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San Jose Divorce Lawyers Blog

Who Claims the Child Tax Credit

One thing many couples do not consider when contemplating a Santa Clara divorce is the tax implications of ending their marriage. However, this is particularly important when you have children with your former spouse. The child tax credit allows you to reduce the amount of your taxable income by up to $1,000 for each child under the age of 17. The child tax credit can offer even more savings if you also qualify for the Earned Income Tax Credit (EITC) given to low income taxpayers.

The IRS considers a parent someone who is related to a child by birth or adoption. The parent claiming the tax credit must be listed on the child’s birth certificate. This is an important factor to consider if you were not married at the time of the child’s birth.

Typically, child tax credits are awarded to the parent who cares for the child the majority of the year. For example, if a child lived at his mother’s house for 265 days and his father’s house for 100 days, the mother would be the parent entitled to have the child tax credit. (When counting days of residency, absences due to camps or sleepovers are added to the total of the parent who would have otherwise been caring for the child.)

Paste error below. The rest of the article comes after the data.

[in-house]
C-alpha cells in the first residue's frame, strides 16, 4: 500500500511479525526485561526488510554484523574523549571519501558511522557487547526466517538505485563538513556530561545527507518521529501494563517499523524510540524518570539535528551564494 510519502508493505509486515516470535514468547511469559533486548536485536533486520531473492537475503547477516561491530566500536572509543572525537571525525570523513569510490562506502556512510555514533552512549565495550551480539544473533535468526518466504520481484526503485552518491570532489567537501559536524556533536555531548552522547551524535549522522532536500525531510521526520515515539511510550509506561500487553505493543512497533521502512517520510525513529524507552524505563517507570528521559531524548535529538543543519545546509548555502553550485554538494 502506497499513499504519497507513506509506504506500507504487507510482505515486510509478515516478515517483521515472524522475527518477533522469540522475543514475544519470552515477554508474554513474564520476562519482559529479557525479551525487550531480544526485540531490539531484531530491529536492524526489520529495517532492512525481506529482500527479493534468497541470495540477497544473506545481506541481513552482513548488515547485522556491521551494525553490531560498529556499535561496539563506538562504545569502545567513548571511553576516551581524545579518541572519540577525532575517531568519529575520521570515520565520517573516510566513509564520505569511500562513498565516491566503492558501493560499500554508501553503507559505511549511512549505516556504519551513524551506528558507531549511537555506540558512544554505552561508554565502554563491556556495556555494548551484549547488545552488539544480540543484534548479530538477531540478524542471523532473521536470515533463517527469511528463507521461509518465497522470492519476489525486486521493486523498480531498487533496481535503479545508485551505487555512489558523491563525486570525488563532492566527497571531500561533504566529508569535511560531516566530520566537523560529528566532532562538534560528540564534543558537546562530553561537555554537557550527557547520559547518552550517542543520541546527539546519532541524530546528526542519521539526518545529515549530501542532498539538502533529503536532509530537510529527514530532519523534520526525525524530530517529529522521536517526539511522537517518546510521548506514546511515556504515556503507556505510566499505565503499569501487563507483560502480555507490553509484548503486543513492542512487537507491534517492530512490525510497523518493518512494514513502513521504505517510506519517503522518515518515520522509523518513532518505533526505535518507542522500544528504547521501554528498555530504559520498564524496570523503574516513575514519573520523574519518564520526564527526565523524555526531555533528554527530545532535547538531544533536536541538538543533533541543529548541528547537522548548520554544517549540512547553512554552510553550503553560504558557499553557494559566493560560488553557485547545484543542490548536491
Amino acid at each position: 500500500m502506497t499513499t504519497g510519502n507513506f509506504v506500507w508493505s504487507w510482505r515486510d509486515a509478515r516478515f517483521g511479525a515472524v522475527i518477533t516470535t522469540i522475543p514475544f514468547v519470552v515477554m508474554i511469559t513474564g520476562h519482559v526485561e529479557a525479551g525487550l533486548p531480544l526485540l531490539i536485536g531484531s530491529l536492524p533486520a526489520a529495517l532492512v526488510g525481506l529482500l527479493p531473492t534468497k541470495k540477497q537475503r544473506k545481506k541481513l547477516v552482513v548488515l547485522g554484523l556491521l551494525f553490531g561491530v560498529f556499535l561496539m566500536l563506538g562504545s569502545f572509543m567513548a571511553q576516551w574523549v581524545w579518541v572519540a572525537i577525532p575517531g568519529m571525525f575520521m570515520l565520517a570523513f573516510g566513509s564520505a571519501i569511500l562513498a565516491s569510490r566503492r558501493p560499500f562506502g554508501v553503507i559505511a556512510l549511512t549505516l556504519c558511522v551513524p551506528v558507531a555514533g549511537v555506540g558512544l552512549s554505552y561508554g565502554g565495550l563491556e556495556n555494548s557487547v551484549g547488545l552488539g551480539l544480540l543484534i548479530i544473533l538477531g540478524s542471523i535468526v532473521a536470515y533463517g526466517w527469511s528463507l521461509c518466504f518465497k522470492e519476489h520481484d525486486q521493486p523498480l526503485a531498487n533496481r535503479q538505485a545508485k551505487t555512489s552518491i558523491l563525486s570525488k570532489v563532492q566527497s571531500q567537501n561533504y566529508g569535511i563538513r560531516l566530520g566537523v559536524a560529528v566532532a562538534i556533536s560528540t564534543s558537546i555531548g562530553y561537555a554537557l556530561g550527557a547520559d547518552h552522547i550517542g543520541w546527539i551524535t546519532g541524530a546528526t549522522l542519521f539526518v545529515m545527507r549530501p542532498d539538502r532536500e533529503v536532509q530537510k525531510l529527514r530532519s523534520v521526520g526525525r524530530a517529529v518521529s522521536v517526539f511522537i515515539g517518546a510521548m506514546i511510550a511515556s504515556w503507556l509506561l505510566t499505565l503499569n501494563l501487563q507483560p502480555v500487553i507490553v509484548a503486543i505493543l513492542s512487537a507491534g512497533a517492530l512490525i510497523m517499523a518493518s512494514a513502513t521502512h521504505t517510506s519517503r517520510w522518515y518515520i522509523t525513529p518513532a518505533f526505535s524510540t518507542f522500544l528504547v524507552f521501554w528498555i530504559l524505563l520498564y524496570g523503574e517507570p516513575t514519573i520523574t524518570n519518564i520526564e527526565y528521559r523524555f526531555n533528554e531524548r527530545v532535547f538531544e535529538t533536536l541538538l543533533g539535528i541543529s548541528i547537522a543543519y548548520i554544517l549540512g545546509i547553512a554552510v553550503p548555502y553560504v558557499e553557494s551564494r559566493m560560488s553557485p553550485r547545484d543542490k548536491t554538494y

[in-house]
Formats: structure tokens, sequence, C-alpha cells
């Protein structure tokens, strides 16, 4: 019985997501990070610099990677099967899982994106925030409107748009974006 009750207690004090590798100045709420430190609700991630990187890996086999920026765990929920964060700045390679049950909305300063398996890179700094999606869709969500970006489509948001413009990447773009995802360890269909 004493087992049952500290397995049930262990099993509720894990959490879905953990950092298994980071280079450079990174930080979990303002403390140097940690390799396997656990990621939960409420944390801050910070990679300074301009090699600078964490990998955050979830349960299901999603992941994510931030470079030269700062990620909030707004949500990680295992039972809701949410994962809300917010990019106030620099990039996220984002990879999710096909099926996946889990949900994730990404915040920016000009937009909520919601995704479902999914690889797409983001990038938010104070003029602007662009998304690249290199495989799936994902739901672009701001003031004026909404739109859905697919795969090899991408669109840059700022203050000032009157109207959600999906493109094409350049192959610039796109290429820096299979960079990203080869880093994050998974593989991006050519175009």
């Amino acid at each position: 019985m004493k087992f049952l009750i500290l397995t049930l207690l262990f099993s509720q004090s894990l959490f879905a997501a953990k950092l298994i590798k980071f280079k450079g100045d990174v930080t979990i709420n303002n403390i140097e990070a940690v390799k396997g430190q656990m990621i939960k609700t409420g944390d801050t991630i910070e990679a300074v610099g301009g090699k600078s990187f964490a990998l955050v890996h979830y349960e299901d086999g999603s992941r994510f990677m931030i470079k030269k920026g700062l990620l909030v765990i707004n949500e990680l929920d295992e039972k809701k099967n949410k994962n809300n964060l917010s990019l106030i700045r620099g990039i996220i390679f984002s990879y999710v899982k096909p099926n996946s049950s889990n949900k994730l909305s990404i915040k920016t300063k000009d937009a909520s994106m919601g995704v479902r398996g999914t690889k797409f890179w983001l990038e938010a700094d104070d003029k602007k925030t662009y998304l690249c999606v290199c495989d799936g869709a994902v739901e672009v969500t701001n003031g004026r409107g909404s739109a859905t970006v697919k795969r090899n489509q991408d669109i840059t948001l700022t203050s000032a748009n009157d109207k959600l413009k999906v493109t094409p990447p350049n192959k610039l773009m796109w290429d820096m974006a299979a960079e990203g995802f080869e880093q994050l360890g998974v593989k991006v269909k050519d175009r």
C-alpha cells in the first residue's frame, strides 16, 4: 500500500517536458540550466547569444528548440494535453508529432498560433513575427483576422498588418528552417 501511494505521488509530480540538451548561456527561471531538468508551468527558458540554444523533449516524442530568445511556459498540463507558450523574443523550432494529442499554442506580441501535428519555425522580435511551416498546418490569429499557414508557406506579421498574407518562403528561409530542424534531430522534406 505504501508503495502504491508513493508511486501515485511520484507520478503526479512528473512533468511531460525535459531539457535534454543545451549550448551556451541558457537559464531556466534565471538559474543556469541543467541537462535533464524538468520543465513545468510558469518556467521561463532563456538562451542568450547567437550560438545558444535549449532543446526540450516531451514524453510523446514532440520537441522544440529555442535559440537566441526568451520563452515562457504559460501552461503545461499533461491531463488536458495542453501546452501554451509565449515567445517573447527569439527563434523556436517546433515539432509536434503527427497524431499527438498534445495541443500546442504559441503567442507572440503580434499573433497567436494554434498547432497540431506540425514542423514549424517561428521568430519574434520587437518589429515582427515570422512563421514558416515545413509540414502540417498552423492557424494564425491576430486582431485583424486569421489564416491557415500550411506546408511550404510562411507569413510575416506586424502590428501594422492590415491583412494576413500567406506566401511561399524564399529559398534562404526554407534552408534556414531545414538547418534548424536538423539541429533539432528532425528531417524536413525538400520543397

If parents have joint custody and spend equal amounts of time caring for their children, the parent with the higher income is presumptively entitled to the child tax credit. For example, if the mother has the child in her care for 183 days and earns $50,000 a year and the father cares for the child 182 days and earns $80,000 a year, the father would be entitled to claim the tax credit.

If you would like to work out an arrangement that differs from the IRS rules, you can have this specified in your divorce degree. For example, some parents choose to take turns claiming their children and any available tax credits. A non-custodial parent may be allowed to claim the child on his or her tax return after submitting Form 8332, titled “Release/Revocation of Release of Claim to Exemption for Child by Custodial Parent.” A Santa Clara divorce lawyer can provide guidance in regards to this issue.

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